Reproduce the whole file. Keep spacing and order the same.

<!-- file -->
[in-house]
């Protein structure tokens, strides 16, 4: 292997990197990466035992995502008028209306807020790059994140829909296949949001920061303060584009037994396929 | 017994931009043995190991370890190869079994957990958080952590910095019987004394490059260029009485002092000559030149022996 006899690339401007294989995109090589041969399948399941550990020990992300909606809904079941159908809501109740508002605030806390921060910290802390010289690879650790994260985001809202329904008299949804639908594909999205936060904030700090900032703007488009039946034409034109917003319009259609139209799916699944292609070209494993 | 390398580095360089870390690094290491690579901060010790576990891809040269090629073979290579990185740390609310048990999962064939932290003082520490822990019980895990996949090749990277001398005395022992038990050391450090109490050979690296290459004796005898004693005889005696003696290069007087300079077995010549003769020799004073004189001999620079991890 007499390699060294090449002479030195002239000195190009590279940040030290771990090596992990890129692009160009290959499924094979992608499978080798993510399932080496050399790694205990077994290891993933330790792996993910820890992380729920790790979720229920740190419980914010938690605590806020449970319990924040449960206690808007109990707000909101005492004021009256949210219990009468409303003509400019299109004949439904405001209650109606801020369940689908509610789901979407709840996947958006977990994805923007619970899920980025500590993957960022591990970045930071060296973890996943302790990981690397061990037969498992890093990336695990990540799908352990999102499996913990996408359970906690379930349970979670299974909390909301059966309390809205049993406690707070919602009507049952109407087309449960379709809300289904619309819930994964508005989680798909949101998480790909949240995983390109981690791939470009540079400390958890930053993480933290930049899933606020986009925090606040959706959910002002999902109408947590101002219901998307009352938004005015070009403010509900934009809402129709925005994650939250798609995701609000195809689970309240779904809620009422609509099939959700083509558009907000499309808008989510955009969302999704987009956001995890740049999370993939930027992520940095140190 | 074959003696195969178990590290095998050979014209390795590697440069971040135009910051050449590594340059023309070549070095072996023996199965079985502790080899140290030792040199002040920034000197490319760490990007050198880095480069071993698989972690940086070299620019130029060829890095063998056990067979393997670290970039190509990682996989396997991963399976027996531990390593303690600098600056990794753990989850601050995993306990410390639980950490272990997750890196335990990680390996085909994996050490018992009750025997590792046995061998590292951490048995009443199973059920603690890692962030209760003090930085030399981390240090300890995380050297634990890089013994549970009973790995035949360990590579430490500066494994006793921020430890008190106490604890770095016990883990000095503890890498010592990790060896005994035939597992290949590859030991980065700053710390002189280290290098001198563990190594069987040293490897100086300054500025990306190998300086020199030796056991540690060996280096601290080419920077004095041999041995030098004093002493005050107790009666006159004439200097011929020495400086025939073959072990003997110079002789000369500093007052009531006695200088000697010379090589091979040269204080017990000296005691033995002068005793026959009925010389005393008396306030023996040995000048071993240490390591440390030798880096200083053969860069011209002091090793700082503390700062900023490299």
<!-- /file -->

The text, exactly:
[in-house]
């Protein structure tokens, strides 16, 4: 292997990197990466035992995502008028209306807020790059994140829909296949949001920061303060584009037994396929 | 017994931009043995190991370890190869079994957990958080952590910095019987004394490059260029009485002092000559030149022996 006899690339401007294989995109090589041969399948399941550990020990992300909606809904079941159908809501109740508002605030806390921060910290802390010289690879650790994260985001809202329904008299949804639908594909999205936060904030700090900032703007488009039946034409034109917003319009259609139209799916699944292609070209494993 | 390398580095360089870390690094290491690579901060010790576990891809040269090629073979290579990185740390609310048990999962064939932290003082520490822990019980895990996949090749990277001398005395022992038990050391450090109490050979690296290459004796005898004693005889005696003696290069007087300079077995010549003769020799004073004189001999620079991890 007499390699060294090449002479030195002239000195190009590279940040030290771990090596992990890129692009160009290959499924094979992608499978080798993510399932080496050399790694205990077994290891993933330790792996993910820890992380729920790790979720229920740190419980914010938690605590806020449970319990924040449960206690808007109990707000909101005492004021009256949210219990009468409303003509400019299109004949439904405001209650109606801020369940689908509610789901979407709840996947958006977990994805923007619970899920980025500590993957960022591990970045930071060296973890996943302790990981690397061990037969498992890093990336695990990540799908352990999102499996913990996408359970906690379930349970979670299974909390909301059966309390809205049993406690707070919602009507049952109407087309449960379709809300289904619309819930994964508005989680798909949101998480790909949240995983390109981690791939470009540079400390958890930053993480933290930049899933606020986009925090606040959706959910002002999902109408947590101002219901998307009352938004005015070009403010509900934009809402129709925005994650939250798609995701609000195809689970309240779904809620009422609509099939959700083509558009907000499309808008989510955009969302999704987009956001995890740049999370993939930027992520940095140190 | 074959003696195969178990590290095998050979014209390795590697440069971040135009910051050449590594340059023309070549070095072996023996199965079985502790080899140290030792040199002040920034000197490319760490990007050198880095480069071993698989972690940086070299620019130029060829890095063998056990067979393997670290970039190509990682996989396997991963399976027996531990390593303690600098600056990794753990989850601050995993306990410390639980950490272990997750890196335990990680390996085909994996050490018992009750025997590792046995061998590292951490048995009443199973059920603690890692962030209760003090930085030399981390240090300890995380050297634990890089013994549970009973790995035949360990590579430490500066494994006793921020430890008190106490604890770095016990883990000095503890890498010592990790060896005994035939597992290949590859030991980065700053710390002189280290290098001198563990190594069987040293490897100086300054500025990306190998300086020199030796056991540690060996280096601290080419920077004095041999041995030098004093002493005050107790009666006159004439200097011929020495400086025939073959072990003997110079002789000369500093007052009531006695200088000697010379090589091979040269204080017990000296005691033995002068005793026959009925010389005393008396306030023996040995000048071993240490390591440390030798880096200083053969860069011209002091090793700082503390700062900023490299």